While working on my analyses of the data from open star clusters M67, NGC 752, NGC 663, and NGC 459 as part of my experience at Brigham Young University this summer, I am also preparing a group of students from Walden School of Liberal Arts for NITARP, the NASA/IPAC Teacher Archive Research Program. We’ll be traveling down to Caltech in Pasadena at the end of July to pursue an astronomy research program using the infrared data housed at IPAC (the Infrared Processing and Analysis Center). I’ve been meeting with these students each Tuesday afternoon during the summer and sharing with them what I’m doing at BYU as well as talking about our project, which will be to look for infrared excesses around K-type giants that might indicate they are consuming their own planets.
As part of their training, I arranged for an evening show at BYU’s Royden G. Derrick Planetarium. I can’t help but smile at the name – all they need to do is change the last name of Derrick to “Biv” and it would be the Roy G. Biv Planetarium. If you’re a physicist, it is funny. I talked with Dr. Jeannette Lawler, director of the planetarium, whom I had met previously (we used to ride the same bus to work). I reserved seats for the Wednesday, July 15 show and she asked Matt McNeff, who does most of the shows, to set up a screening of the “The Secret Lives of Stars” narrated by Patrick Stewart, as well as a star party with telescopes up on the observation deck after the show. As long as I was setting this up and it was on a Wednesday, I also invited along the Webelos Scouts that my wife and I are Den Leaders for. One of my student’s parents is also a Den Leader, show she invited her Webelos along as well. And while I was at it, we invited the other BYU-REUs to come. It wound up being quite a group by the time we put it together.
Matt did an excellent job leading us through the constellations and showing us some additional materials after the “Secret Lives” show. We had some time to kill because it was still light outside, so he showed us some other cool effects that the digital planetarium system can do. Then we got the telescopes set up, including two 12 inchers and an 8 inch scope. It was hazy from smoke from fires in western Utah so the seeing conditions weren’t the best, but we did get to see Saturn and Mars in Virgo as well as Albireo in Cygnus. This optical binary star has one component that is a rapidly rotating bluish Be star and the other a brighter yellow-orange star that is itself a physical binary. It is a popular target for stargazing.
One thing I also want to do this summer is to learn how to take images with a telescope and actually do the data reduction myself. Getting up to the West Mountain Observatory may be difficult to arrange, given my schedule, but I did take the opportunity to go see ROVOR (the Remote Observatory for Variable Object Research), a remotely operated 16-inch telescope located west of Delta, Utah. Here is the website for it: http://rovor.byu.edu/. Dr. J. Ward Moody used grants to build this system, which can be controlled and operated from BYU. He took a group of us down on Tuesday, July 22 to change out some filters and to see how it works. Dr. Moody and I both graduated from Delta High School, although he is about five years older than I am. One of my best friends from high school (and my college roommate) was his younger brother, Reed.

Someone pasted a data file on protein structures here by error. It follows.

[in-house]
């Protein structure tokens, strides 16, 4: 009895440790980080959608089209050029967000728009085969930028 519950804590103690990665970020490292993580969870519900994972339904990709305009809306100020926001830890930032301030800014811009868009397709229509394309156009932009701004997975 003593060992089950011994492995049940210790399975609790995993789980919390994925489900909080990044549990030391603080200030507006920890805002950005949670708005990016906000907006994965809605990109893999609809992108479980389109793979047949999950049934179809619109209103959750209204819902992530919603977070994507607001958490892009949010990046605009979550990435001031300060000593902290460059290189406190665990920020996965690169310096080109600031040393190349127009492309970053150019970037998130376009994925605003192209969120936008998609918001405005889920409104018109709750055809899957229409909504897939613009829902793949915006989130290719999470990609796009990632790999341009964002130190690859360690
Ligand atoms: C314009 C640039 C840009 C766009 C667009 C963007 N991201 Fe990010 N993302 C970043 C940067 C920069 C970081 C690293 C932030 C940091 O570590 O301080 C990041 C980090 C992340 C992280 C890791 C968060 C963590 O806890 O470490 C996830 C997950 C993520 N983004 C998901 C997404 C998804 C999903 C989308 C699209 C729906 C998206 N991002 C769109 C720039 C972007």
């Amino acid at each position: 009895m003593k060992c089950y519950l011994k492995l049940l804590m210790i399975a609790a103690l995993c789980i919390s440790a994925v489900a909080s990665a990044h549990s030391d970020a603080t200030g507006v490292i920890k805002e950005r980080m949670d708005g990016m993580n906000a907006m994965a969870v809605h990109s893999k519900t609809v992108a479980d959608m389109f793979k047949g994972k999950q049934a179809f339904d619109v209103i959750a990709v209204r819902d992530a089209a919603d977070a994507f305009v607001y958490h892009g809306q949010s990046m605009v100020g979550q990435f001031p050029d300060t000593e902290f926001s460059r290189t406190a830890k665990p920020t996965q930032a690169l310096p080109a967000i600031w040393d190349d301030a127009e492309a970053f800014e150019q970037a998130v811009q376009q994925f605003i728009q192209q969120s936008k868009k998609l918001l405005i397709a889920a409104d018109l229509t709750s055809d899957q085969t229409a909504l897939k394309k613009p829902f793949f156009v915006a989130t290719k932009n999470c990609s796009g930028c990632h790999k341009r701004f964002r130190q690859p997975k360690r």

On the way down, we all talked about current and future projects they hope to work on with ROVOR, including analyzing the optical light curves of blazars such as Markarian 501, detecting emission galaxies in intergalactic voids, and other projects that I’m not at liberty to discuss here. We ate at the Delta Freeze on the outskirts of Delta (same place I took my students to at the end of our Nevada field trip in May).
Then we drove west out of Delta over the bridge to Sutherland and on to Abraham and Theo Barry’s farm, where ROVOR is located in a patch of greasewoods. It is designed with a unique system for opening up the observatory. Instead of a dome that rotates with a slit for the telescope, or a roof that slides sideways, this system uses very simple system that doesn’t jam up or get dirty. A motor turns a screw that pulls hinged arms away from the building, and these arms along with counterweights lifts the roof up and sideways, kind like tipping a hat. Look at the photos shown here to see how it works. I took videos of it opening up. The main building houses the telescope and optics and a small side building (which looks kind of like an outhouse) houses the computer system and transmitter.
We got there at sunset, which was deep red because of a plume of smoke from a fire in Tule Valley beyond Swasey Peak. Then the mosquitoes started to attack. Having grown up around here, I’m used to them and don’t get welts, although I don’t like them sucking my blood any more than the next person. We had to hide out in the control outhouse until it was dark enough to open the roof. We had a great view of the night sky, dark enough to see the Milky Way. Several satellites orbited overhead, and Mars and Saturn were clearly visible in Virgo to the southwest. Antares blazed in Scorpio, and Vega moved into the zenith as the night progressed.
At about 11:00, after testing the software and recording some flats, we returned to BYU. We saw deer and even a coyote on the way through Leamington Canyon, as well as several jackrabbits. Its good to see they are making a comeback.